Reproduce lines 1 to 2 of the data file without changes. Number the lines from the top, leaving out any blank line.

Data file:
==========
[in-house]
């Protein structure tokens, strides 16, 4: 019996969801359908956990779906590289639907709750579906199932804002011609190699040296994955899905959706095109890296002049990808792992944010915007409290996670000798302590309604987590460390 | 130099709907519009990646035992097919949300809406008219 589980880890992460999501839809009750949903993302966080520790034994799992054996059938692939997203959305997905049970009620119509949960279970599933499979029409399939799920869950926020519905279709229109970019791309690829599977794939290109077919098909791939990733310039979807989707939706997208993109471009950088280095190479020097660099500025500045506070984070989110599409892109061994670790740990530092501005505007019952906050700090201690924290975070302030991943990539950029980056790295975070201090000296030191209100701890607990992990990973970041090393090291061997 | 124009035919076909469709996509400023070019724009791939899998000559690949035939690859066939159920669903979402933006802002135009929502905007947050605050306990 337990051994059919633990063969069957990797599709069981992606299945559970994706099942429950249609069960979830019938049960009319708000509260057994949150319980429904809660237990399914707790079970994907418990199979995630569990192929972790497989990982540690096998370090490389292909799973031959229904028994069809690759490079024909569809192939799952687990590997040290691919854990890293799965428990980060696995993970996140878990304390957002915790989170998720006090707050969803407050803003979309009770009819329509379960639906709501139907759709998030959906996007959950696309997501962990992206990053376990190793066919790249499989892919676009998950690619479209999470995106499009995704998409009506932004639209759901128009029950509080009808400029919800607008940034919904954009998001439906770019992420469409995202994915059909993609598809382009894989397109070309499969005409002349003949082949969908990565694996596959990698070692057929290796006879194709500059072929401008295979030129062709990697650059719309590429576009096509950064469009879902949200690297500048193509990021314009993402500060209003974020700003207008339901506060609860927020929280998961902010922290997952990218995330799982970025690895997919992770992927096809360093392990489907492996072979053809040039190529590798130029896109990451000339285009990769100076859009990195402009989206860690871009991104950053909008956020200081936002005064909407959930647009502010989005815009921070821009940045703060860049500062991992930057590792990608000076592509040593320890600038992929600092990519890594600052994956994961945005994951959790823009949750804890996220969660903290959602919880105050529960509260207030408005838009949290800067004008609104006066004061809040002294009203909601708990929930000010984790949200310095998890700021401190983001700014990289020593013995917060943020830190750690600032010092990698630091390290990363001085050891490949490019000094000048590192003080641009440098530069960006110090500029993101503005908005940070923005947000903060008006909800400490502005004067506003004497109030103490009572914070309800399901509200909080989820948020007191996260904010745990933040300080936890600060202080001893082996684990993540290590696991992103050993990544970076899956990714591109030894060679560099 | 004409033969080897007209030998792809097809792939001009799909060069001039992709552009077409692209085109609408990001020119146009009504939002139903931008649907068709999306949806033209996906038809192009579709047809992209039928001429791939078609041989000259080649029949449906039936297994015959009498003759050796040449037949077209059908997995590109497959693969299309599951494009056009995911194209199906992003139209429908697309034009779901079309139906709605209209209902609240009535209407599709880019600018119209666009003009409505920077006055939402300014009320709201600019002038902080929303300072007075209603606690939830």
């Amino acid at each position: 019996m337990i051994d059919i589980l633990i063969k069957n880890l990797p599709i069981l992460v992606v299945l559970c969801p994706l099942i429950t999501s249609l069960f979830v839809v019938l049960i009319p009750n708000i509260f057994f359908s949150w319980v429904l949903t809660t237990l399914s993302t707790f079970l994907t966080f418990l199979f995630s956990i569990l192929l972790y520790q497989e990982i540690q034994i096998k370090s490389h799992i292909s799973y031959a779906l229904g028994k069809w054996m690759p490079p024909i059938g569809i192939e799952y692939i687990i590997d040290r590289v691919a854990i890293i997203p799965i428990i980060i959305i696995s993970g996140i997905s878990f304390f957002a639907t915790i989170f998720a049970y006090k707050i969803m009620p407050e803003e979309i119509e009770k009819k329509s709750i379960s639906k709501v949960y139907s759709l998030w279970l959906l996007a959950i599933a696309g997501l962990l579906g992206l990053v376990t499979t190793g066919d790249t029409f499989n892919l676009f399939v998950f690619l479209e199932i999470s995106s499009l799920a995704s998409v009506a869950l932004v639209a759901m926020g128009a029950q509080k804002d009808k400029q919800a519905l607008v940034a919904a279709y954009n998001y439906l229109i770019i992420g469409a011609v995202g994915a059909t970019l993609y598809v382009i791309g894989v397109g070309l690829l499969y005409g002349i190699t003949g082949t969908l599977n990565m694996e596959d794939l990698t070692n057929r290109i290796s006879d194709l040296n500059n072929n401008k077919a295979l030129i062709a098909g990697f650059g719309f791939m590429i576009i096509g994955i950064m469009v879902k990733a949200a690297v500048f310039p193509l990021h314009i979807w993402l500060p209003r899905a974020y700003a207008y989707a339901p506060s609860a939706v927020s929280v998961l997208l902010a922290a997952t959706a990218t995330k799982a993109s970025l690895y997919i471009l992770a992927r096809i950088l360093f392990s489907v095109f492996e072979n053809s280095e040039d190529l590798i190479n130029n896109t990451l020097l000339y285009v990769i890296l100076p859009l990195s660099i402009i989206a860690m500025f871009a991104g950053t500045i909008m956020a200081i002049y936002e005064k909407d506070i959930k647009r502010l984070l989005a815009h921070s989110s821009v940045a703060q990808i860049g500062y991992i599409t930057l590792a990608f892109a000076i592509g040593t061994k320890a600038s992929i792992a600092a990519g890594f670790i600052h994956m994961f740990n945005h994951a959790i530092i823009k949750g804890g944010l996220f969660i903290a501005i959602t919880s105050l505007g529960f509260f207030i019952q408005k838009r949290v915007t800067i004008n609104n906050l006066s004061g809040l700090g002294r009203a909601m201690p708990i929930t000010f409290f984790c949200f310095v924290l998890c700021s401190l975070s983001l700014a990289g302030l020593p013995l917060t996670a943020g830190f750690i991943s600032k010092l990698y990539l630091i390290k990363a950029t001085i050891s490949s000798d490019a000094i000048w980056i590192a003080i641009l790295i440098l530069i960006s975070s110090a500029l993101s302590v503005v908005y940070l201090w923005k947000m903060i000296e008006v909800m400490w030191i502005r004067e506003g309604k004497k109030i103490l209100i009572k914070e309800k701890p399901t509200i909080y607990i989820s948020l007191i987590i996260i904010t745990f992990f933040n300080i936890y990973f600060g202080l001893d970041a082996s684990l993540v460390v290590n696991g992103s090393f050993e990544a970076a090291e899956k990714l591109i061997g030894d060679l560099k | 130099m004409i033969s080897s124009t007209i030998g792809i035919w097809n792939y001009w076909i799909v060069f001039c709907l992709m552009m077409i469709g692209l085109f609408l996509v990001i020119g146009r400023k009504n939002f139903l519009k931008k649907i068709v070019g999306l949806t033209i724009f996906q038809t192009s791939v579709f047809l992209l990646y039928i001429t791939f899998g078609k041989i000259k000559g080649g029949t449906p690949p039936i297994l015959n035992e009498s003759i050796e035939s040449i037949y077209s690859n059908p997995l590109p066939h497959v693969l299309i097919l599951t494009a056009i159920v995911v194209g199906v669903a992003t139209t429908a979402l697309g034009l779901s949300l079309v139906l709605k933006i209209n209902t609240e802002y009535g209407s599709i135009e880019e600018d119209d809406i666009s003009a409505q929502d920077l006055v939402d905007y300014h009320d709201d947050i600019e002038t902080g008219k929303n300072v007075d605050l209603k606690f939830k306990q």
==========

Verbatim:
[in-house]
């Protein structure tokens, strides 16, 4: 019996969801359908956990779906590289639907709750579906199932804002011609190699040296994955899905959706095109890296002049990808792992944010915007409290996670000798302590309604987590460390 | 130099709907519009990646035992097919949300809406008219 589980880890992460999501839809009750949903993302966080520790034994799992054996059938692939997203959305997905049970009620119509949960279970599933499979029409399939799920869950926020519905279709229109970019791309690829599977794939290109077919098909791939990733310039979807989707939706997208993109471009950088280095190479020097660099500025500045506070984070989110599409892109061994670790740990530092501005505007019952906050700090201690924290975070302030991943990539950029980056790295975070201090000296030191209100701890607990992990990973970041090393090291061997 | 124009035919076909469709996509400023070019724009791939899998000559690949035939690859066939159920669903979402933006802002135009929502905007947050605050306990 337990051994059919633990063969069957990797599709069981992606299945559970994706099942429950249609069960979830019938049960009319708000509260057994949150319980429904809660237990399914707790079970994907418990199979995630569990192929972790497989990982540690096998370090490389292909799973031959229904028994069809690759490079024909569809192939799952687990590997040290691919854990890293799965428990980060696995993970996140878990304390957002915790989170998720006090707050969803407050803003979309009770009819329509379960639906709501139907759709998030959906996007959950696309997501962990992206990053376990190793066919790249499989892919676009998950690619479209999470995106499009995704998409009506932004639209759901128009029950509080009808400029919800607008940034919904954009998001439906770019992420469409995202994915059909993609598809382009894989397109070309499969005409002349003949082949969908990565694996596959990698070692057929290796006879194709500059072929401008295979030129062709990697650059719309590429576009096509950064469009879902949200690297500048193509990021314009993402500060209003974020700003207008339901506060609860927020929280998961902010922290997952990218995330799982970025690895997919992770992927096809360093392990489907492996072979053809040039190529590798130029896109990451000339285009990769100076859009990195402009989206860690871009991104950053909008956020200081936002005064909407959930647009502010989005815009921070821009940045703060860049500062991992930057590792990608000076592509040593320890600038992929600092990519890594600052994956994961945005994951959790823009949750804890996220969660903290959602919880105050529960509260207030408005838009949290800067004008609104006066004061809040002294009203909601708990929930000010984790949200310095998890700021401190983001700014990289020593013995917060943020830190750690600032010092990698630091390290990363001085050891490949490019000094000048590192003080641009440098530069960006110090500029993101503005908005940070923005947000903060008006909800400490502005004067506003004497109030103490009572914070309800399901509200909080989820948020007191996260904010745990933040300080936890600060202080001893082996684990993540290590696991992103050993990544970076899956990714591109030894060679560099 | 004409033969080897007209030998792809097809792939001009799909060069001039992709552009077409692209085109609408990001020119146009009504939002139903931008649907068709999306949806033209996906038809192009579709047809992209039928001429791939078609041989000259080649029949449906039936297994015959009498003759050796040449037949077209059908997995590109497959693969299309599951494009056009995911194209199906992003139209429908697309034009779901079309139906709605209209209902609240009535209407599709880019600018119209666009003009409505920077006055939402300014009320709201600019002038902080929303300072007075209603606690939830």